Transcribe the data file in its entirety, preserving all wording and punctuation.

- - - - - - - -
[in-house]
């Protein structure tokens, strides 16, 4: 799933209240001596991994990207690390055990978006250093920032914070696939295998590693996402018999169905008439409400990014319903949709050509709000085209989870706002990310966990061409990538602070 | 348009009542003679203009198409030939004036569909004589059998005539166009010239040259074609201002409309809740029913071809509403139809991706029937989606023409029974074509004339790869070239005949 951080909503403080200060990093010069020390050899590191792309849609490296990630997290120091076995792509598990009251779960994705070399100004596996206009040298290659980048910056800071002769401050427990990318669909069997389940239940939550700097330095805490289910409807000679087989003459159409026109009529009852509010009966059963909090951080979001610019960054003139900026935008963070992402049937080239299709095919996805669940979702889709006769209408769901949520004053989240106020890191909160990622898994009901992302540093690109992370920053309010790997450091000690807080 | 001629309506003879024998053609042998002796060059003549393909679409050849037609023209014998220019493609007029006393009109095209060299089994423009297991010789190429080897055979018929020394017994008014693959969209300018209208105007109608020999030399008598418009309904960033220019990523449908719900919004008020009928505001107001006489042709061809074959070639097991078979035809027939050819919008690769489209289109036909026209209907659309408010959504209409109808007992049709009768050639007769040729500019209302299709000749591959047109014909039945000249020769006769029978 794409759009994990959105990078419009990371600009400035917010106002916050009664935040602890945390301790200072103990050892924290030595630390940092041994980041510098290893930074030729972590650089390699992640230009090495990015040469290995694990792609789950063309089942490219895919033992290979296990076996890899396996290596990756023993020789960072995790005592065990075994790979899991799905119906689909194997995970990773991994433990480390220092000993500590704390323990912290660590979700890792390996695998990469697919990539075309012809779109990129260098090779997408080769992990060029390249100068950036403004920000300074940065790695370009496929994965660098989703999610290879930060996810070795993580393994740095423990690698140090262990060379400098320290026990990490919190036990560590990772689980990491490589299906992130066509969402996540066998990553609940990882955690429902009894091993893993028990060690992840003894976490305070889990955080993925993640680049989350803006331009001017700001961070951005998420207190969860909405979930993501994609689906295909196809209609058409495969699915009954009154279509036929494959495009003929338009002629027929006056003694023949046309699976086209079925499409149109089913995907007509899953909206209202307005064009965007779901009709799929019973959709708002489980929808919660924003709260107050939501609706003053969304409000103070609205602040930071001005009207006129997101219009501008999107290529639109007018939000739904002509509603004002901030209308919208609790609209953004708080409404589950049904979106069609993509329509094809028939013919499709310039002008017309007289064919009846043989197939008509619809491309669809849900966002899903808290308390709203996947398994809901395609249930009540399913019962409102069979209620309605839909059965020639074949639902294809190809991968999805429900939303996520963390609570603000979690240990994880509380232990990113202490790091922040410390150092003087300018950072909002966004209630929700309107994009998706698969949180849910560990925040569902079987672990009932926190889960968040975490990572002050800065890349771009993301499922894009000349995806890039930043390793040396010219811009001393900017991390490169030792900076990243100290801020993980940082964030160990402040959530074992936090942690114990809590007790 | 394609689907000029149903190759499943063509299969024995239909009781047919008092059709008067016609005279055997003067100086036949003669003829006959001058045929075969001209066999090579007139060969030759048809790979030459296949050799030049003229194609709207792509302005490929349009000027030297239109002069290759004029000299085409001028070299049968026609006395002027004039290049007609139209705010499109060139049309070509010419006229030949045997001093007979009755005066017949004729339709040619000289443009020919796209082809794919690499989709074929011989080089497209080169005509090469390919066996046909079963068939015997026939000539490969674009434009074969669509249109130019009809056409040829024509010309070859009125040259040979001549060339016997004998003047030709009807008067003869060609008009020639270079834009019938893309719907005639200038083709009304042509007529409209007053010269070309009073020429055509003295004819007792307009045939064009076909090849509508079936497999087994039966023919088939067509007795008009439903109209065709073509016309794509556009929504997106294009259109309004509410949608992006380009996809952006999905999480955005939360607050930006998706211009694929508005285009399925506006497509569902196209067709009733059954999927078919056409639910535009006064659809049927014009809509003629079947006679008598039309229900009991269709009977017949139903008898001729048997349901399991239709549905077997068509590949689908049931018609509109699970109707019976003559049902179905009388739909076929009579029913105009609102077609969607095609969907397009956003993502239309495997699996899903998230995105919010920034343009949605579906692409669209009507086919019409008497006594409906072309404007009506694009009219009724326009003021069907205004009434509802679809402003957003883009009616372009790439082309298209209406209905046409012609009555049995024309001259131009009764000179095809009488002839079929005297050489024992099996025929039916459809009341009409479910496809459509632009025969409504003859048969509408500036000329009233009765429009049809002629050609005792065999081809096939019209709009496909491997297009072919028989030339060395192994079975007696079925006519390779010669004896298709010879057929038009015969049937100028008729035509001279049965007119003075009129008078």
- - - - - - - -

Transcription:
[in-house]
């Protein structure tokens, strides 16, 4: 799933209240001596991994990207690390055990978006250093920032914070696939295998590693996402018999169905008439409400990014319903949709050509709000085209989870706002990310966990061409990538602070 | 348009009542003679203009198409030939004036569909004589059998005539166009010239040259074609201002409309809740029913071809509403139809991706029937989606023409029974074509004339790869070239005949 951080909503403080200060990093010069020390050899590191792309849609490296990630997290120091076995792509598990009251779960994705070399100004596996206009040298290659980048910056800071002769401050427990990318669909069997389940239940939550700097330095805490289910409807000679087989003459159409026109009529009852509010009966059963909090951080979001610019960054003139900026935008963070992402049937080239299709095919996805669940979702889709006769209408769901949520004053989240106020890191909160990622898994009901992302540093690109992370920053309010790997450091000690807080 | 001629309506003879024998053609042998002796060059003549393909679409050849037609023209014998220019493609007029006393009109095209060299089994423009297991010789190429080897055979018929020394017994008014693959969209300018209208105007109608020999030399008598418009309904960033220019990523449908719900919004008020009928505001107001006489042709061809074959070639097991078979035809027939050819919008690769489209289109036909026209209907659309408010959504209409109808007992049709009768050639007769040729500019209302299709000749591959047109014909039945000249020769006769029978 794409759009994990959105990078419009990371600009400035917010106002916050009664935040602890945390301790200072103990050892924290030595630390940092041994980041510098290893930074030729972590650089390699992640230009090495990015040469290995694990792609789950063309089942490219895919033992290979296990076996890899396996290596990756023993020789960072995790005592065990075994790979899991799905119906689909194997995970990773991994433990480390220092000993500590704390323990912290660590979700890792390996695998990469697919990539075309012809779109990129260098090779997408080769992990060029390249100068950036403004920000300074940065790695370009496929994965660098989703999610290879930060996810070795993580393994740095423990690698140090262990060379400098320290026990990490919190036990560590990772689980990491490589299906992130066509969402996540066998990553609940990882955690429902009894091993893993028990060690992840003894976490305070889990955080993925993640680049989350803006331009001017700001961070951005998420207190969860909405979930993501994609689906295909196809209609058409495969699915009954009154279509036929494959495009003929338009002629027929006056003694023949046309699976086209079925499409149109089913995907007509899953909206209202307005064009965007779901009709799929019973959709708002489980929808919660924003709260107050939501609706003053969304409000103070609205602040930071001005009207006129997101219009501008999107290529639109007018939000739904002509509603004002901030209308919208609790609209953004708080409404589950049904979106069609993509329509094809028939013919499709310039002008017309007289064919009846043989197939008509619809491309669809849900966002899903808290308390709203996947398994809901395609249930009540399913019962409102069979209620309605839909059965020639074949639902294809190809991968999805429900939303996520963390609570603000979690240990994880509380232990990113202490790091922040410390150092003087300018950072909002966004209630929700309107994009998706698969949180849910560990925040569902079987672990009932926190889960968040975490990572002050800065890349771009993301499922894009000349995806890039930043390793040396010219811009001393900017991390490169030792900076990243100290801020993980940082964030160990402040959530074992936090942690114990809590007790 | 394609689907000029149903190759499943063509299969024995239909009781047919008092059709008067016609005279055997003067100086036949003669003829006959001058045929075969001209066999090579007139060969030759048809790979030459296949050799030049003229194609709207792509302005490929349009000027030297239109002069290759004029000299085409001028070299049968026609006395002027004039290049007609139209705010499109060139049309070509010419006229030949045997001093007979009755005066017949004729339709040619000289443009020919796209082809794919690499989709074929011989080089497209080169005509090469390919066996046909079963068939015997026939000539490969674009434009074969669509249109130019009809056409040829024509010309070859009125040259040979001549060339016997004998003047030709009807008067003869060609008009020639270079834009019938893309719907005639200038083709009304042509007529409209007053010269070309009073020429055509003295004819007792307009045939064009076909090849509508079936497999087994039966023919088939067509007795008009439903109209065709073509016309794509556009929504997106294009259109309004509410949608992006380009996809952006999905999480955005939360607050930006998706211009694929508005285009399925506006497509569902196209067709009733059954999927078919056409639910535009006064659809049927014009809509003629079947006679008598039309229900009991269709009977017949139903008898001729048997349901399991239709549905077997068509590949689908049931018609509109699970109707019976003559049902179905009388739909076929009579029913105009609102077609969607095609969907397009956003993502239309495997699996899903998230995105919010920034343009949605579906692409669209009507086919019409008497006594409906072309404007009506694009009219009724326009003021069907205004009434509802679809402003957003883009009616372009790439082309298209209406209905046409012609009555049995024309001259131009009764000179095809009488002839079929005297050489024992099996025929039916459809009341009409479910496809459509632009025969409504003859048969509408500036000329009233009765429009049809002629050609005792065999081809096939019209709009496909491997297009072919028989030339060395192994079975007696079925006519390779010669004896298709010879057929038009015969049937100028008729035509001279049965007119003075009129008078």